Another span­ner in the works

The Daily Telegraph - Saturday - - Front Page -

Ihave been try­ing hard to cook nice things. For some this is sim­ply an op­por­tu­nity for com­edy. “I see the lat­est su­per­mar­ket data shows the ‘big shop’ is dead,” my part­ner Su­sanna says from be­hind her iPad. “Fam­i­lies of­ten don’t know what they are eat­ing un­til 4pm the same day.”

“So what?” I say, fid­dling un­cer­tainly with a gar­nish.

“I of­ten don’t know what I’m eat­ing un­til I’ve fin­ished and you tell me what it is,” she snorts.

I let her have her mo­ment. I am on a mis­sion. You see, I seek the re­spect and ap­proval of her youngest, Natasha.

Since we moved in, her el­dest, Freya, has blended ef­fort­lessly. She will ask for a lift. She will ask for a cup of tea. I feel ac­cepted. The blended fam­ily works.

But Natasha won’t ask me for any­thing. Even if I am sit­ting right next to the ketchup bot­tle, she asks her mum to pass it to her. If I ask whether she’d like her favourite, mac­a­roni cheese, she an­swers her mum. It wor­ries me.

“I don’t think she’s happy,” I tell Su­sanna.

“She’s fine. Just keep plug­ging away,” she replies. So I make mac­a­roni cheese. Un­for­tu­nately I am am­bushed by one of my chil­dren ask­ing why I am mak­ing a spe­cial meal for a child from another blood­line and so, by the time I pull it out of the oven, it looks like a piece of ev­i­dence from an air crash in­ves­ti­ga­tion. “The right mo­ment will come,” Su­sanna soothes, as I hack it from the pan. Next day I get another


It’s sunny and Natasha is ey­ing the bikes out­side. One of them has a punc­ture. I see her bite her lip and make a phone call. Im­me­di­ately af­ter­wards I get a text from Su­sanna say­ing, “Stand by.”

Natasha walks into the liv­ing room.

“Michael, do you know how to fix a punc­ture?”

In my head all I hear is the Dam­busters theme. I throw down my work and go at the bike with span­ners and tyre levers.

It takes five min­utes, quicker than I could have hoped. In fact, it’s too easy. I just don’t feel heroic enough. And so I raise the sad­dle. I test the bell. Then I give a short talk on the Tour de France, fo­cus­ing on how there is no shame in even the proud­est rider lean­ing across and ask­ing for help from the support ve­hi­cle from time to time.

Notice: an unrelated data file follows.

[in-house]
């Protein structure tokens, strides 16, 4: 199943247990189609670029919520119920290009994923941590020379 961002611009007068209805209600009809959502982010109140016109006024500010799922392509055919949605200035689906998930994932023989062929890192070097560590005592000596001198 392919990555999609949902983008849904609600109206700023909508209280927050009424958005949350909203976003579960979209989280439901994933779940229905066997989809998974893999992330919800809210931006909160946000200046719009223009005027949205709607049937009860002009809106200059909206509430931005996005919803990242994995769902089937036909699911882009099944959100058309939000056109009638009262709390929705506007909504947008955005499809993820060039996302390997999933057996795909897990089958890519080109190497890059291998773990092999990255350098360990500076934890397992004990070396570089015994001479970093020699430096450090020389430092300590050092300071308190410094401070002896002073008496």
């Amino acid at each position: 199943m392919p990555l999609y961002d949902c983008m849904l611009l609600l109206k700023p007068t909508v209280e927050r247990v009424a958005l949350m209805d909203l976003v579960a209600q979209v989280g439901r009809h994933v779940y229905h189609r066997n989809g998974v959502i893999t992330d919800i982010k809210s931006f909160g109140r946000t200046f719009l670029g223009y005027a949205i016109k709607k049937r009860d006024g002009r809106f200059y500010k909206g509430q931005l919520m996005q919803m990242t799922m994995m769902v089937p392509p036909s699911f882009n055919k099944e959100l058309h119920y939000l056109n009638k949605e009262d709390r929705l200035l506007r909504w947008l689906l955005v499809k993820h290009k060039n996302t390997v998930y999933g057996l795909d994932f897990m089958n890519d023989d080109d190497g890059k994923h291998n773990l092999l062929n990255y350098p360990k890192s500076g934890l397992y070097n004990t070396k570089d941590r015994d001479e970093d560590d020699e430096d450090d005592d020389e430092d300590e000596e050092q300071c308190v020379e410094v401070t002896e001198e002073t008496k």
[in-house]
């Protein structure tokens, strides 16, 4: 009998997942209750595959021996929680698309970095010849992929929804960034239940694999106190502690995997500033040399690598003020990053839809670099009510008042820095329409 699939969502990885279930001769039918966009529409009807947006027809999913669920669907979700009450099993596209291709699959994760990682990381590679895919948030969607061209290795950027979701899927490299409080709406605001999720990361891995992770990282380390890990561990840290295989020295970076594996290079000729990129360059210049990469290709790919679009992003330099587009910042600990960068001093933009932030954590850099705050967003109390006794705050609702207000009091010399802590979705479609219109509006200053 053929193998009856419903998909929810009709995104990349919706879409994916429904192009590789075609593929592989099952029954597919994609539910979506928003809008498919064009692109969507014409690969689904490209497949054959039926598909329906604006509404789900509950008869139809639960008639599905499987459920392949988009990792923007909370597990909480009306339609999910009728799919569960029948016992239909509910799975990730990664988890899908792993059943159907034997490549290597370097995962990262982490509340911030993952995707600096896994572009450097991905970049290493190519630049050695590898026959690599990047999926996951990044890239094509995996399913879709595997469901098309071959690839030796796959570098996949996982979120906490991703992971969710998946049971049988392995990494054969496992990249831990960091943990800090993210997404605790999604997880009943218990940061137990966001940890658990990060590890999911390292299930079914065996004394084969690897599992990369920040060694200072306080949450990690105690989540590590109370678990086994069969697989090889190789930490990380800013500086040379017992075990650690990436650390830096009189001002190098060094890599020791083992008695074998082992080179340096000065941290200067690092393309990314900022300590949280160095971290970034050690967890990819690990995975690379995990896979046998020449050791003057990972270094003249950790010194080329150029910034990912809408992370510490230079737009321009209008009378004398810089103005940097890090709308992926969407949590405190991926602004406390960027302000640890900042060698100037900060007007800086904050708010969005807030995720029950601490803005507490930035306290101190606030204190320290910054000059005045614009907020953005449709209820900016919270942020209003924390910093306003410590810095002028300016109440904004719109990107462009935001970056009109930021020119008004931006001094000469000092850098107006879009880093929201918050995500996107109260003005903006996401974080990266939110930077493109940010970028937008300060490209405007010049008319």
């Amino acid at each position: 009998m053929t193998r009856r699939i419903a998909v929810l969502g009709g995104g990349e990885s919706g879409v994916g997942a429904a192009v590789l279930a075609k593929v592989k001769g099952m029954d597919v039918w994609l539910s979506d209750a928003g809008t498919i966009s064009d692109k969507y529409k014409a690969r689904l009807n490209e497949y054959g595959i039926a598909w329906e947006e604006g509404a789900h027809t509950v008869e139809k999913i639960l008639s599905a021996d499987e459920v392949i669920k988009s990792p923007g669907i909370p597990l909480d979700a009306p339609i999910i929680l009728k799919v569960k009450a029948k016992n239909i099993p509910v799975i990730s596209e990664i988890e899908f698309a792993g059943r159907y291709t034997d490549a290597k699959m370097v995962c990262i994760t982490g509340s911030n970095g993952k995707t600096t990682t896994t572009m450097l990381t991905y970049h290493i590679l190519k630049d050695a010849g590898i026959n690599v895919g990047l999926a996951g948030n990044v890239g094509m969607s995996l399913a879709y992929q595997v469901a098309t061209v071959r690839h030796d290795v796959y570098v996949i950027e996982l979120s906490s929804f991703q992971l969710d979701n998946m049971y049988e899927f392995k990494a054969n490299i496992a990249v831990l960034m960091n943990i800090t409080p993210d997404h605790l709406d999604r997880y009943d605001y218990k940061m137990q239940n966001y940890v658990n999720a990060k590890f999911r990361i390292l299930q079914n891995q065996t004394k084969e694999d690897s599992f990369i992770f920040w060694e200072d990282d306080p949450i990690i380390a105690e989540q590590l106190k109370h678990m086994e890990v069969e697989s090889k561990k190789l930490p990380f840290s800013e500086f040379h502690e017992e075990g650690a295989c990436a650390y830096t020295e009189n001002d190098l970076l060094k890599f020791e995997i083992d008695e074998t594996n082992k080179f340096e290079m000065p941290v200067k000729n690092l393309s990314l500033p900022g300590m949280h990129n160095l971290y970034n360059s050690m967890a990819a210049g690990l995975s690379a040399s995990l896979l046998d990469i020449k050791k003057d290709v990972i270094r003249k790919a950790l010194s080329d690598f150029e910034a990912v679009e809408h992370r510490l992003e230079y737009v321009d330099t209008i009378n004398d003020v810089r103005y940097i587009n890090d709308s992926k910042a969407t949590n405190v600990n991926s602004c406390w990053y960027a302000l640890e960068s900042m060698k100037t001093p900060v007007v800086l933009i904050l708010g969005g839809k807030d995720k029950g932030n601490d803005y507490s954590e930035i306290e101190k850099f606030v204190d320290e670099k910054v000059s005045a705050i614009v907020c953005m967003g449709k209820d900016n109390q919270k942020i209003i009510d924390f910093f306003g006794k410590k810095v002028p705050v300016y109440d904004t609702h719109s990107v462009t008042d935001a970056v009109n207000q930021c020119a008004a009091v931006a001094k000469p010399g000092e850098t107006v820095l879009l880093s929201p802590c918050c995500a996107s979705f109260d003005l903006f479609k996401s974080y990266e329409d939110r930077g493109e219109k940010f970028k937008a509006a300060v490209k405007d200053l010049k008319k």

“I’m only go­ing to Pri­mark,” Natasha says, to­tally be­mused.

Through the back door I no­tice Rosa, my youngest, watch­ing with a scowl.

“I can’t be­lieve how you’re act­ing like Natasha is sud­denly the most im­por­tant per­son in the world,” she hisses.

I know this has to be han­dled care­fully. I try to think of an anal­ogy a 21st-cen­tury kid will un­der­stand.

“You know when a mo­bile phone company of­fers an amaz­ing new tar­iff to new cus­tomers only?” I ask. “Well, you are an old cus­tomer. Spe­cial treats aren’t in your deal.”

She slopes off. I wheel out the pris­tine bike.

Natasha looks pleased. She flashes a brief smile and then rings her mum to say thank you for get­ting me to fix it. A bit oblique but I take it as a sign of progress.

And then she sets off down the road and I en­joy a bliss­ful in­ter­lude of sat­is­fac­tion.

I am the hero who holds this blended fam­ily to­gether. A max­i­mum 30 seconds later there is a blood-cur­dling scream and the sound of a high-speed im­pact with a wheelie bin.

“She’s crashed!” Rosa cries, run­ning out­side. I follow at an am­ble. To be hon­est I am think­ing, “I’ve done my bit, I can’t be held re­spon­si­ble for a child be­ing un­able to steer a bike.”

Rosa drags the bin off her and brings her home with a skinned knee and the plas­tic wrap­per from a rather de­li­cious tar­ragon and thyme chicken ready-meal stuck to her fore­head.

“How the hell could you not miss a wheelie bin?” I ask when she is on the sofa, Bil­lie lick­ing her clean.

“I didn’t. I crashed into it on pur­pose. It was ei­ther that or head down the hill with­out brakes.”

I don’t like the look in her eyes.

“They’re def­i­nitely un­done,” cries Rosa, ex­am­in­ing the twisted ma­chine. “Are you sure you re­con­nected them after chang­ing the tyre?”

I go cold. Even a bit faint. I have had a few “se­nior mo­ments” re­cently: car keys left in the door, cauliflower cheese left in the oven. But noth­ing ap­proach­ing neg­li­gent man­slaugh­ter.

All par­ents fail. I know a mother who jumped onto a bouncy cas­tle, launch­ing her four-year-old into the ceil­ing of a play cen­tre. I know a fa­ther who fell asleep with his daugh­ter on a train and woke up to find the starv­ing child try­ing to breastfeed from the woman sit­ting next to him.

Mis­takes are in­evitable. But now Natasha trusts me less than ever. She even flinches when I pass the salt.

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